Ken, that comment you couldn't find - I found it. It was from one you made when you wrote a 'rather lengthy' 5 star review on amazon (only 2 weeks ago) for The Christian Delusion: Why Faith Fails. I would say that anyone who states (as you did in your interview on pale blue dot) that they only learned 'pat answers to bible questions from others' and that when you were repeating these pat answers to your students you realized you didn't even believe them in your own heart, shows that you weren't a born again believer in Jesus Christ to begin with. And that is particularly sad as you seemed to think you were a Christian, yet you didn't believe in repentance, the atonement (in particular you condemn the atonement) and you concur that, and I quote, "Jesus of Nazareth is but one in a long list of failed apocalyptic prophets." May you repent of this. Without Christ, there is no hope for you. We will all face the Judge. The Bible is available to us so that we may know for ourselves-that is, those who are indwelt by the Holy Spirit. The carnal man will not understand, as you clearly don't. Beseech God that He may grant you understanding - your previous reliance on 'pat answers you learned' is not the same as earnestly seeking God and being a born again believer in Jesus Christ. You never believed in the substitutionary atonement (which means you were never a Christian). To quote you on ex-Christian: "one which I could never resolve was the "justice of an innocent person (Christ) being punished in the place of the guilty parties (sinners)") as you freely write and admit in this post where you also say: I am also working on a book which may be entitled: "The Death of Christ for Sinners was both Illegal and Immoral." A book like that could only be written by one who doesn't understand the plain scriptures. Jesus Christ FREELY gave himself for us. I recommend listening to some of the sermons available on this site, because for someone who has a degree in Theology, you do not know the proper gospel and you should at the very least know it before you condemn it, if as you say, truth is what you are really after.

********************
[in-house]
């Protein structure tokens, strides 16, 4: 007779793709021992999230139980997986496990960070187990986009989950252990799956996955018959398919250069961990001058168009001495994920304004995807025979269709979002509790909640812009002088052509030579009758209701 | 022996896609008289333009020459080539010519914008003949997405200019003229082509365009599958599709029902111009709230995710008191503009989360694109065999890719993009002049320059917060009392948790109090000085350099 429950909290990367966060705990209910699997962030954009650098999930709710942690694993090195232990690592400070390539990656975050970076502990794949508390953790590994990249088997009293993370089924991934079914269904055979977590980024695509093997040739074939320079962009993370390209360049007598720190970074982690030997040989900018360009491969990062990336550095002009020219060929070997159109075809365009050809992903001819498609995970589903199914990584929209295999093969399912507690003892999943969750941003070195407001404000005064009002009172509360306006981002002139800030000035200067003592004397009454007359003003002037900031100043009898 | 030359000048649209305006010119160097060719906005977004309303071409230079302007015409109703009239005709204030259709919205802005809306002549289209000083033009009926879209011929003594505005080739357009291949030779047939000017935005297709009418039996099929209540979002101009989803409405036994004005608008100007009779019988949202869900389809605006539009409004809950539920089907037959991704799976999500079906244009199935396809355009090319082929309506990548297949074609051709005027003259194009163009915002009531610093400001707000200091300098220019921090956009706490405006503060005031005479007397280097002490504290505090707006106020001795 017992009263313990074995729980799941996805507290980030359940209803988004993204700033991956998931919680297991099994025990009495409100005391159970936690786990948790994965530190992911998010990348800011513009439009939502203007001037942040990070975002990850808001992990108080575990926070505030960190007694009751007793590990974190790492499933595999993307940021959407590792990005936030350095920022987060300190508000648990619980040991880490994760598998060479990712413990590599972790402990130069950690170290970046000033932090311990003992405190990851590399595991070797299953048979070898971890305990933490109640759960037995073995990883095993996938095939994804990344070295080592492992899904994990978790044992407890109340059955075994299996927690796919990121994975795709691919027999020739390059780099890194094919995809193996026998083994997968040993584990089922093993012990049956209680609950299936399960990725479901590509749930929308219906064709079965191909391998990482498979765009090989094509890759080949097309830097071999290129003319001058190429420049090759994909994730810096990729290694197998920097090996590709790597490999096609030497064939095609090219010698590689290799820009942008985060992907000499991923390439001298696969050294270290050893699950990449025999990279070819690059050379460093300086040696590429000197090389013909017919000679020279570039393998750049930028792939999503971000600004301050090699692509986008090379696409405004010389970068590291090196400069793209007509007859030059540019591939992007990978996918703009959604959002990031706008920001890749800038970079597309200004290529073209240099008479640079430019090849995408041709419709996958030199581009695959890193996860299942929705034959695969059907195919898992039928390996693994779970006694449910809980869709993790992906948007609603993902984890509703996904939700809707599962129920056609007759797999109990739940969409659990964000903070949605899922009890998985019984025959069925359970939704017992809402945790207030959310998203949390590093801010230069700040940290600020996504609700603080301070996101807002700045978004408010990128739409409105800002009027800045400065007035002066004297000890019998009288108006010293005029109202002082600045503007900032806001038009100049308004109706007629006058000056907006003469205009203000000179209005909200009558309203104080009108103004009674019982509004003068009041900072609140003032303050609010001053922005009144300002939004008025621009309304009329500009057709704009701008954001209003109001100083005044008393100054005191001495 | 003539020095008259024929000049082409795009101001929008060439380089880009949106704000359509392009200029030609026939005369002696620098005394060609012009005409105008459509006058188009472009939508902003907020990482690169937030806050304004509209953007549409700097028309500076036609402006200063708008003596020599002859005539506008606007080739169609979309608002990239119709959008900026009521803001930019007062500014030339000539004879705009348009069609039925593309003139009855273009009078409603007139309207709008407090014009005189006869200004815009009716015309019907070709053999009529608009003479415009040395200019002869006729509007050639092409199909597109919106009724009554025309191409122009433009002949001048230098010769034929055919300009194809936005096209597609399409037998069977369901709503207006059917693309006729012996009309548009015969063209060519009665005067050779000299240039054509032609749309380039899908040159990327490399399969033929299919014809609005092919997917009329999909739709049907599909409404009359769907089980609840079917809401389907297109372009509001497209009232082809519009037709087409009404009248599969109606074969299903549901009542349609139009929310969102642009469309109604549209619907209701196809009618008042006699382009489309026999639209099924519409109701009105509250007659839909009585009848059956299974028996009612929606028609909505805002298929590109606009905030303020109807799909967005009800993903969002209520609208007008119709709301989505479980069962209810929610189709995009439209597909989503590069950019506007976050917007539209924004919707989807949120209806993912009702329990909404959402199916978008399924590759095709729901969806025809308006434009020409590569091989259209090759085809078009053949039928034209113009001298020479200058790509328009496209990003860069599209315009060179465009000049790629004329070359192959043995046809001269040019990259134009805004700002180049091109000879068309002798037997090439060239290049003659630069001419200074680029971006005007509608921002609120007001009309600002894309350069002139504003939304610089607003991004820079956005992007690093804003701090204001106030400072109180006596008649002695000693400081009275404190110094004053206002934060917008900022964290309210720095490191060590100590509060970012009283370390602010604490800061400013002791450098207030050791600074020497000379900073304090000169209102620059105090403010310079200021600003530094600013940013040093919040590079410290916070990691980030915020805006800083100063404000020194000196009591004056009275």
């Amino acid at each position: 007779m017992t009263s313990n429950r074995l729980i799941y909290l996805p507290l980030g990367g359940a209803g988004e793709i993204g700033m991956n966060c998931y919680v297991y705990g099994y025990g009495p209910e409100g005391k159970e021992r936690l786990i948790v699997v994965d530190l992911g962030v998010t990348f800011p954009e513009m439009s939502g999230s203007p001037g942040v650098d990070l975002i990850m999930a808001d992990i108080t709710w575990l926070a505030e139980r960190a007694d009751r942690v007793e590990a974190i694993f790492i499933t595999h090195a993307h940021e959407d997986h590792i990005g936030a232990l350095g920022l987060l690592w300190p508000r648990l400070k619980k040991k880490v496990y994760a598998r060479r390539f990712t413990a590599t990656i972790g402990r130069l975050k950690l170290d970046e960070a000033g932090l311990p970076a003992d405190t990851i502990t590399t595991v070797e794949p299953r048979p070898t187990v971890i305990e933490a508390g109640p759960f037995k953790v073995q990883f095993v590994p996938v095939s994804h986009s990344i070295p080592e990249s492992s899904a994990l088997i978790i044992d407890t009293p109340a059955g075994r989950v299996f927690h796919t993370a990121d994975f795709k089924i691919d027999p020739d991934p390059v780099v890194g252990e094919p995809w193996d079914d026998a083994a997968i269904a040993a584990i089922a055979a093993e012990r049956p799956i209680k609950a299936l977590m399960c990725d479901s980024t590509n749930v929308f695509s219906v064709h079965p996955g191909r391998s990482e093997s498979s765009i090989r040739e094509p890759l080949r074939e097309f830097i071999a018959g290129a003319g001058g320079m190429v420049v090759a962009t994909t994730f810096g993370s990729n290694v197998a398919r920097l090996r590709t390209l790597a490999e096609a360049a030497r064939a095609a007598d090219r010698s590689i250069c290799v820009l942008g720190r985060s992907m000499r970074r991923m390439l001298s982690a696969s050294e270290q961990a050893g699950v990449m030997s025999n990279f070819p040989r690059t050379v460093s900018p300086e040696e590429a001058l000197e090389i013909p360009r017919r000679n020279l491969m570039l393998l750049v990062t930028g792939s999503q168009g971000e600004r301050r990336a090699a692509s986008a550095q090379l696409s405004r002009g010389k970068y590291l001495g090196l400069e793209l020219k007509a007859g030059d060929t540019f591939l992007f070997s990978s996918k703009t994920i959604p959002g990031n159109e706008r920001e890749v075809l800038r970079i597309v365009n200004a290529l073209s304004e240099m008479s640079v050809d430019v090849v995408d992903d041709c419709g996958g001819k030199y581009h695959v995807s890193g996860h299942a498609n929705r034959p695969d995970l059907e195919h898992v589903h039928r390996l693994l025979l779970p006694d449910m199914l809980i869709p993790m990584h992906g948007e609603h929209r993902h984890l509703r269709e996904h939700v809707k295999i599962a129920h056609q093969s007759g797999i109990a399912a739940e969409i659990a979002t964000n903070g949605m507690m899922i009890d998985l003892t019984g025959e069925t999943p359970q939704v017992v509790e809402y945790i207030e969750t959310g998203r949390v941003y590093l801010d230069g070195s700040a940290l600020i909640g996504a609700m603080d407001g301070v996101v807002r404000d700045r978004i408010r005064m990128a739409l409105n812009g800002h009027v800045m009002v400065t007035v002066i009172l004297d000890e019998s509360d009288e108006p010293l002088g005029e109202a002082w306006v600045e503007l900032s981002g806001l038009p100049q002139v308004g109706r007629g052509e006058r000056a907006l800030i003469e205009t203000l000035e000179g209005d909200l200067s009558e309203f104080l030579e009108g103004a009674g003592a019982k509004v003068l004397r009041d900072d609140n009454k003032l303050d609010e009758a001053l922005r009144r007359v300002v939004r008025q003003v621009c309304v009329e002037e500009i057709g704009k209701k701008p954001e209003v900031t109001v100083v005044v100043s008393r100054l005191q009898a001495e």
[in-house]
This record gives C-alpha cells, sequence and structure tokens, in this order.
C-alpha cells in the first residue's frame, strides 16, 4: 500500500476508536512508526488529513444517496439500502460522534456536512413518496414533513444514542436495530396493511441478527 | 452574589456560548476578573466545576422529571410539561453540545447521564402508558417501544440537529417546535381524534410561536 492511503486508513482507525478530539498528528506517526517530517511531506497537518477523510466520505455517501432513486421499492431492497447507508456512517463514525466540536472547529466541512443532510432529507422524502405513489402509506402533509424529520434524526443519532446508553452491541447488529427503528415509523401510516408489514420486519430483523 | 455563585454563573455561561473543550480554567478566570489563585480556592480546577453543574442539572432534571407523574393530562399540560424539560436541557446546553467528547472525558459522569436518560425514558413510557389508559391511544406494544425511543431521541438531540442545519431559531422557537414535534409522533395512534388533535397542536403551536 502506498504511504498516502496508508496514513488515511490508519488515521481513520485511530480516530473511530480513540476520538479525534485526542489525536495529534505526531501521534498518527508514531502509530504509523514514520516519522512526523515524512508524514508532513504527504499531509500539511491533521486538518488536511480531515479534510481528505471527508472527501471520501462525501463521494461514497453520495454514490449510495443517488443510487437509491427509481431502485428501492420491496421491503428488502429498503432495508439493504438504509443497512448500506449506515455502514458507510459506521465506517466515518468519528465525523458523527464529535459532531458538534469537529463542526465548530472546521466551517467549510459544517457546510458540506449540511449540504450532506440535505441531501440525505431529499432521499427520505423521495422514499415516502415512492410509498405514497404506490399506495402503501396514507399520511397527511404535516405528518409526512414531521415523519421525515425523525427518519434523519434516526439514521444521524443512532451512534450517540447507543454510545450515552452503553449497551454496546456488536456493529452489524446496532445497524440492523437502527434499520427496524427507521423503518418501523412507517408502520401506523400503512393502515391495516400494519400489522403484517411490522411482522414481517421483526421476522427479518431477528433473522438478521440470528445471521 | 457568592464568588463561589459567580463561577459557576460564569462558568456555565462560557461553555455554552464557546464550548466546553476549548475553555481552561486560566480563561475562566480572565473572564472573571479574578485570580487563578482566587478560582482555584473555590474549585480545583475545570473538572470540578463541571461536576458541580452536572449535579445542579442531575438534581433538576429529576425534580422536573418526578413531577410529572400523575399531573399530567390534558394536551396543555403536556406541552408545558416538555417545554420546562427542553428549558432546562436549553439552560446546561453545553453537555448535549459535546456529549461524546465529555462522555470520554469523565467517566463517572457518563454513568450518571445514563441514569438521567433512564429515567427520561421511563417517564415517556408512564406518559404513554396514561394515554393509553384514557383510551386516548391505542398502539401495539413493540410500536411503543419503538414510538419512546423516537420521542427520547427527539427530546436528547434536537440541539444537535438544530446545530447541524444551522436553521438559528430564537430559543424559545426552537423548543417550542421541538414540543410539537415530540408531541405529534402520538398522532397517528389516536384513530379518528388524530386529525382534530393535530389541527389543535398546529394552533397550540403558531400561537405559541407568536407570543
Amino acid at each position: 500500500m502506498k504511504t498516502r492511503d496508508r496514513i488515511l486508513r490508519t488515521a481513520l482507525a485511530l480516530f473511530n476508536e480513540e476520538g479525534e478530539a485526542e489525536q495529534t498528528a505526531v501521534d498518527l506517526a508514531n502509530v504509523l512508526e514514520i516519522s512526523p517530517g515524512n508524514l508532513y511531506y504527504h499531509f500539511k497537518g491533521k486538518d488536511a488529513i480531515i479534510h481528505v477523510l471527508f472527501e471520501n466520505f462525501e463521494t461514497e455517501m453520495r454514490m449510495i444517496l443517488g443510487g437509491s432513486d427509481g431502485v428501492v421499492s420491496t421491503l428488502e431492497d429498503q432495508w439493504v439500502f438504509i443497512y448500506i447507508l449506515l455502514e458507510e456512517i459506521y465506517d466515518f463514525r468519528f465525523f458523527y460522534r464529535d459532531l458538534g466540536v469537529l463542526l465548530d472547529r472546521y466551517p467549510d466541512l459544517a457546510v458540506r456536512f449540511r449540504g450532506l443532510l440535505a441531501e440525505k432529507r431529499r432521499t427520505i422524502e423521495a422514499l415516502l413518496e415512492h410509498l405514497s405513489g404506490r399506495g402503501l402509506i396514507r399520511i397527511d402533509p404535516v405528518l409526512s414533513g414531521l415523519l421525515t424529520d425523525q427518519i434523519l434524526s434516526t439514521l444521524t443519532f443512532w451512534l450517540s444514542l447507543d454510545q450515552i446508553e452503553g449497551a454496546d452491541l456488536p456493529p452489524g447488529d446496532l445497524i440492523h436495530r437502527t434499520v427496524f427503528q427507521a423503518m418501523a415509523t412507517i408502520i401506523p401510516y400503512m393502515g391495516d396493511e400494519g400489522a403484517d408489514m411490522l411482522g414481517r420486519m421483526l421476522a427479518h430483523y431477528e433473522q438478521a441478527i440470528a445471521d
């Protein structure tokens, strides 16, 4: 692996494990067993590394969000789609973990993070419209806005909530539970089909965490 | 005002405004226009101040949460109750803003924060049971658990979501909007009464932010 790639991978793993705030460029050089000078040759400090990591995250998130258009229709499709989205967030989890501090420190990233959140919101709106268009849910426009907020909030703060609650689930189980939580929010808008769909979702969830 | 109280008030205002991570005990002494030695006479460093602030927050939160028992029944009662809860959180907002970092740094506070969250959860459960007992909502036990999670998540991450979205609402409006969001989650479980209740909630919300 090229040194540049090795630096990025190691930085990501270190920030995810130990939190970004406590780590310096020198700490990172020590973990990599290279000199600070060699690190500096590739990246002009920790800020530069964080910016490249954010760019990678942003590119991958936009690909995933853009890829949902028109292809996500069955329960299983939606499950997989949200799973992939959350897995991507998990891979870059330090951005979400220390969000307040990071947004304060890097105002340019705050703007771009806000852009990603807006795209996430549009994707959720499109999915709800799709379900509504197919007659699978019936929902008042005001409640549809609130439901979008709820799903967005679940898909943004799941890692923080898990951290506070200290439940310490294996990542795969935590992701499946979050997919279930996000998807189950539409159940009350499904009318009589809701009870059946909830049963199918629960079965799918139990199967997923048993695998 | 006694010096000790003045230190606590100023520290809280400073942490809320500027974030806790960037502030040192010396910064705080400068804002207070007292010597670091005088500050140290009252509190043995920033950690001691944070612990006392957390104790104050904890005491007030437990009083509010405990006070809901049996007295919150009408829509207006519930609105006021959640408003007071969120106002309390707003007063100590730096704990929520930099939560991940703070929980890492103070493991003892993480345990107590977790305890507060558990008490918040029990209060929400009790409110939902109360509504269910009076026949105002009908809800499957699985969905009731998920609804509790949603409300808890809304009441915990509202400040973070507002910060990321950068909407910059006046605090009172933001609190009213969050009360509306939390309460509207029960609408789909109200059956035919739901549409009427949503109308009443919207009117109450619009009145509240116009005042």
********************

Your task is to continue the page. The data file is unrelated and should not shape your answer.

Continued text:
#39  Posted by Fred Butler  |  Tuesday, April 27, 2010at 2:35 PM

From Steve Hays who blogs at http://triablogue.blogspot.com and has tussled with Ken on a few occasions in the past.

Steve remarks:

1. Since Ken is an apostate, he's just playing a little game when he proposes harmonistic strategies to reconcile Gen 1-3 with modern science. Clearly he doesn't think the Bible is true. So he's not persuaded by his own arguments.

He's trying to be "helpful" to Christians the way a con-man is trying to be help a retiree out of his life-savings.

2. Playing the Warfield card means nothing to me. Warfield isn't our pope. At best, that only works for hyper "Confessional Calvinists" who are the Presbyterian equivalent of Roman Catholics. Unfortunately, a certain percentage of Presbyterians fill the bill.

3. Years ago, George Marsden wrote an essay in which he pointed out that Old Princeton was caught off guard by the New Geology and Darwinism. Because they were in an apologetic tradition which had always regarded science as an ally, they were ill-prepared when science seem to turn on them. So you get different 19C reactions.

Ken writes: